New Zealand freezes assets linked to Russian Alexander Vinnik

New Zealand freezes assets linked to Russian Alexander Vinnik

Wellington, New Zealand | AFP | Monday 06/22/2020 – On Monday, New Zealand police announced the freezing of assets worth 140 million New Zealand dollars (80 million euros) linked to Russian Alexander Vinnik, who is detained in France on suspicion of fraud and money laundering on the Bitcoin exchange platform.

She said she acted after learning that the funds belonging to Mr Vinick were owned by a New Zealand company.

“This money is likely to come from profits made at the expense of thousands, if not hundreds of thousands of people around the world, through cybercrime and organized crime,” New Zealand Police Chief Andrew Coster said.

In recent years, Mr. Vinik has been involved in several financial embezzlement operations, in particular via the Bitcoin exchange BTC-e, founded in 2011, which has become one of the largest platforms in the world.

According to US justice, she played a role in online extortion and other cybercrime activities.

Mr Vinik, who was arrested in Greece in July 2017, was extradited to France in January, while US and Russian courts were also searching for him.

The forty-year-old was indicted in January in France on charges of “organised mass extortion”, “aggravated money laundering”, “criminal conspiracy” and “attack on an automated data processing system of an organized gang”.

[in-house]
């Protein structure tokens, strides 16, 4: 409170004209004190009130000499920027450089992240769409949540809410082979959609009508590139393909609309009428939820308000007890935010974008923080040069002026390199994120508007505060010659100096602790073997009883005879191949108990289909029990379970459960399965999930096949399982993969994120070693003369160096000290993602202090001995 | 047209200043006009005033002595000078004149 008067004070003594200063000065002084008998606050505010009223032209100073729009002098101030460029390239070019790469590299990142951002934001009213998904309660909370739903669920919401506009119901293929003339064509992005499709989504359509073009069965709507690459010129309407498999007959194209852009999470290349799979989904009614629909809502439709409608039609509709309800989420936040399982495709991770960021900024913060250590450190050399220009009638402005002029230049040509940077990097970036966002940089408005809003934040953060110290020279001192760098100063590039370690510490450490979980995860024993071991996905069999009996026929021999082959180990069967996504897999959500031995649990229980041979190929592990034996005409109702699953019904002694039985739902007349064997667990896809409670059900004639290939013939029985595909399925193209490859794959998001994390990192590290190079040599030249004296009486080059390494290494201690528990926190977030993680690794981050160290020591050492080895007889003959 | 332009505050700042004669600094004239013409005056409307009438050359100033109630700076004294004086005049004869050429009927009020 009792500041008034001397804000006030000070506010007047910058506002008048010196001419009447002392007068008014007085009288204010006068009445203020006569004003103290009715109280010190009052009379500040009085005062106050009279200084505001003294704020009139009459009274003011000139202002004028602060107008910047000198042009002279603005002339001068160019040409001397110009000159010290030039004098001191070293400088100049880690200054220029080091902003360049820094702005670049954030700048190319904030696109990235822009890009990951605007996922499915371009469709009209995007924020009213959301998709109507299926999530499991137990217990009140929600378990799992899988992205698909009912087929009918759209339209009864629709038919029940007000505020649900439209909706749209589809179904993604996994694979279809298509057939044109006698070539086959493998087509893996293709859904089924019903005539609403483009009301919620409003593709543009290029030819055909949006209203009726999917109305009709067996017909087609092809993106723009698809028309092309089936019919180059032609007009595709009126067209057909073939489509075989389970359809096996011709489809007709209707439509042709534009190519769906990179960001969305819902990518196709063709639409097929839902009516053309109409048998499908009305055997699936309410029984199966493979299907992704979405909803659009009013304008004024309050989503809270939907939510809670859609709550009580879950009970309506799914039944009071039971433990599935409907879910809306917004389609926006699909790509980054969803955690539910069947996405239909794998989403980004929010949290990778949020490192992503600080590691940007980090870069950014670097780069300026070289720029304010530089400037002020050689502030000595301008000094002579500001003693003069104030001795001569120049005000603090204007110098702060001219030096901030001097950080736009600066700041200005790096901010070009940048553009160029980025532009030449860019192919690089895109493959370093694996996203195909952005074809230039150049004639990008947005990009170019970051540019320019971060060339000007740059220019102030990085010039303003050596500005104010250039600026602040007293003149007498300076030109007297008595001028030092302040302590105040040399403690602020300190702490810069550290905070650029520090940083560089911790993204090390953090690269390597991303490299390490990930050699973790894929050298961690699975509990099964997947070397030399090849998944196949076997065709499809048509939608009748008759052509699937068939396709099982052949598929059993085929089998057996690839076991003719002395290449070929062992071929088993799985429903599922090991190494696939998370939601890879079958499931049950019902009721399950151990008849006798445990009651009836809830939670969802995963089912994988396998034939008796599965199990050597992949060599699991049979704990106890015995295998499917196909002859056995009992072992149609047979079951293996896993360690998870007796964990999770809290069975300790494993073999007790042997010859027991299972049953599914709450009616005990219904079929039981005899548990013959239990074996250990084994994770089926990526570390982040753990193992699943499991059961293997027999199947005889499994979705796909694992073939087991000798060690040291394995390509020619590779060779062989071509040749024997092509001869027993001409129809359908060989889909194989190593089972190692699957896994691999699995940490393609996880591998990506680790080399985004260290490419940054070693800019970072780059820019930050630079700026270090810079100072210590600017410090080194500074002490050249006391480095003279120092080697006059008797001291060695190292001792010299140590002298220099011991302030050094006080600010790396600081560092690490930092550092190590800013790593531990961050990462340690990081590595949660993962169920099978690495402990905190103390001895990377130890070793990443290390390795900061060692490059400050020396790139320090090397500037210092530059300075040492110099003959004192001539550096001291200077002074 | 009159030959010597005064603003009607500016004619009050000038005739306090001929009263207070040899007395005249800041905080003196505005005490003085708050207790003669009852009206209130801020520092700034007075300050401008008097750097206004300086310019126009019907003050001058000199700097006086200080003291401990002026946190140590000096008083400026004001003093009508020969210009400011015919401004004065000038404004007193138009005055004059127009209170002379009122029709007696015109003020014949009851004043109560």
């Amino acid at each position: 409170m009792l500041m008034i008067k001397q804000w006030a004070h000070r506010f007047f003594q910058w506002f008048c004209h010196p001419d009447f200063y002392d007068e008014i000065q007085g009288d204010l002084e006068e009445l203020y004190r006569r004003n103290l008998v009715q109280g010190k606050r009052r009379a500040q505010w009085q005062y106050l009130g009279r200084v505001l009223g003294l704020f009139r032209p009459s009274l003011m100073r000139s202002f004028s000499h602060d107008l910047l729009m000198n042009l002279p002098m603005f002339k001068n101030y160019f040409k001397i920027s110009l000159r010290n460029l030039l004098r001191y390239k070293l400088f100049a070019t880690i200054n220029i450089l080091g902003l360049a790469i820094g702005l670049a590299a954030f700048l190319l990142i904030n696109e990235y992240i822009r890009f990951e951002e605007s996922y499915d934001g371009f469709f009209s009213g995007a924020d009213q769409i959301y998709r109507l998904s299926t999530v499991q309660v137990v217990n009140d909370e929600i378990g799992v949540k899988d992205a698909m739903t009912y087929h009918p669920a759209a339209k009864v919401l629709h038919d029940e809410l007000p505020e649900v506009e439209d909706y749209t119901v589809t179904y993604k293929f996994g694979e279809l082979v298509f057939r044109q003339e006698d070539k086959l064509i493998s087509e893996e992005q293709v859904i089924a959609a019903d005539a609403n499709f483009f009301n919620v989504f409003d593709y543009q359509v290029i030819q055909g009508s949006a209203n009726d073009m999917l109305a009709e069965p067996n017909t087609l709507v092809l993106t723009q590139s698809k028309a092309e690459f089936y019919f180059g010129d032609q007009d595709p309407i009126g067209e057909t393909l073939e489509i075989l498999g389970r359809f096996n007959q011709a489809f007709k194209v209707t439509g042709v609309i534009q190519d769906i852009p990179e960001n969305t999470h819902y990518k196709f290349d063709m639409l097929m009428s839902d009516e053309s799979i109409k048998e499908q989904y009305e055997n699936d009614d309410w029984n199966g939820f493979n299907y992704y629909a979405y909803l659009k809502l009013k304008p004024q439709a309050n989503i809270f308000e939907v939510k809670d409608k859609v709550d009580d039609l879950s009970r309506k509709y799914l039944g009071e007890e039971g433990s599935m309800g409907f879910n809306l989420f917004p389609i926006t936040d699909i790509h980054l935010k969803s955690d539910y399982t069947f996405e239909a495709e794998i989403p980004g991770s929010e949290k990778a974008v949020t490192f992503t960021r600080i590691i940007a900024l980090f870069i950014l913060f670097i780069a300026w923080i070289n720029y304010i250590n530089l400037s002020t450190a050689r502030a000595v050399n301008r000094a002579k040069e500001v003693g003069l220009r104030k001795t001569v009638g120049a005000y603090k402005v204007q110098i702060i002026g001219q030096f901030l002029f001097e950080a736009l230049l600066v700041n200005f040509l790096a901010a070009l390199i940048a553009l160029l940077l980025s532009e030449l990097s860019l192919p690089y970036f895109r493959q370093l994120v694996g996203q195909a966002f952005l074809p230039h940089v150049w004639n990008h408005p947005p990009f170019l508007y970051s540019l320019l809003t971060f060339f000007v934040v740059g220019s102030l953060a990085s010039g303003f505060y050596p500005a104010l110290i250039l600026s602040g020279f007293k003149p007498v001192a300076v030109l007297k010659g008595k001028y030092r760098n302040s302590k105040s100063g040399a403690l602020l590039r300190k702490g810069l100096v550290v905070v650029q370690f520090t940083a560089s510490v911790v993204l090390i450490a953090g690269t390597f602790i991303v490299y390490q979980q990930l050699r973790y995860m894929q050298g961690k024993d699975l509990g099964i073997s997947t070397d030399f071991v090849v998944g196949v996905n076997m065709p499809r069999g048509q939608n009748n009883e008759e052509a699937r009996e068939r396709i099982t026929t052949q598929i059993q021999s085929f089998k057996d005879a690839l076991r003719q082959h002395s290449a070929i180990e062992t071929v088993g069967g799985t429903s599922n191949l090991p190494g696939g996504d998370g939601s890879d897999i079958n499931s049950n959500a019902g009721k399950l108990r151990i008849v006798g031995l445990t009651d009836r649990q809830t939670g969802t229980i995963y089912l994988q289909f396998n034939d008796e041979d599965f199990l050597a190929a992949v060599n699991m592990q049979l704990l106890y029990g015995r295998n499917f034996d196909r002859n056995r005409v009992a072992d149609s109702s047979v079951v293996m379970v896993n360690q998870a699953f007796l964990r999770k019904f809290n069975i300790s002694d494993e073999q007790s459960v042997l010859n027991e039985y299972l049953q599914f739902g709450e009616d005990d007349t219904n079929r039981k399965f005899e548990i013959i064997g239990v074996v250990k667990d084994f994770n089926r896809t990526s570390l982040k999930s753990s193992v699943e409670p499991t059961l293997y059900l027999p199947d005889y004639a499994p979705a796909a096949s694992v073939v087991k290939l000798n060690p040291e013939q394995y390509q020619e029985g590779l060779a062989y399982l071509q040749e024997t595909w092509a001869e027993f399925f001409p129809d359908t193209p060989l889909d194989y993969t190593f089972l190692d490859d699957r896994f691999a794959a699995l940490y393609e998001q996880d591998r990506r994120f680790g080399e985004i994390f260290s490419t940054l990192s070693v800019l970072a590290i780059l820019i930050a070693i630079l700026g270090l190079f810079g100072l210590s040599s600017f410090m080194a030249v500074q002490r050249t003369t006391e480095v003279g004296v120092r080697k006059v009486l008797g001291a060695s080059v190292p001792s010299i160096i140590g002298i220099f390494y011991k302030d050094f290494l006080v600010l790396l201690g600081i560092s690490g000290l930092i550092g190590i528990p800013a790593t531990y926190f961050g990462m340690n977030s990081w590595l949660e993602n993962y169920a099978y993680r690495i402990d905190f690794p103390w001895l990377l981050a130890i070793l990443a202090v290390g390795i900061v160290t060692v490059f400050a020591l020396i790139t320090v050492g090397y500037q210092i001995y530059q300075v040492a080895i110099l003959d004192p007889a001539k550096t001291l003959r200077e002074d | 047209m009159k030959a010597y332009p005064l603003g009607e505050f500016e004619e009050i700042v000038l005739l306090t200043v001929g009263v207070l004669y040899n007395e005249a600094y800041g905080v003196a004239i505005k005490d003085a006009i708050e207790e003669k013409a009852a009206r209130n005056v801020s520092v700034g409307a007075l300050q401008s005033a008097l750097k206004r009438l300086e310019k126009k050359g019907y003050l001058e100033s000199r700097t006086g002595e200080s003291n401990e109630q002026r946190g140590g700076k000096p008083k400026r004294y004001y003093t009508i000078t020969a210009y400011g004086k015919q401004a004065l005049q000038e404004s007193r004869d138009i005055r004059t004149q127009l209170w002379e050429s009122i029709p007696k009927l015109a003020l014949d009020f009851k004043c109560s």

Alexander Vinik, who has always protested his innocence, was charged by the US Department of Justice in 2017 with money laundering.

The US Treasury Department's financial police service, FinCen, has civilly ordered BTC-e to pay a $110 million fine. He himself was fined $12 million.

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New Zealand police worked closely on this case with the Internal Revenue Service and US tax authorities, Koster said.

He added: “Criminals around the world need to understand that the New Zealand financial system and companies based here are not the place to hide illicit income.”

Koster said that the police asked the court to order the confiscation of the frozen funds.

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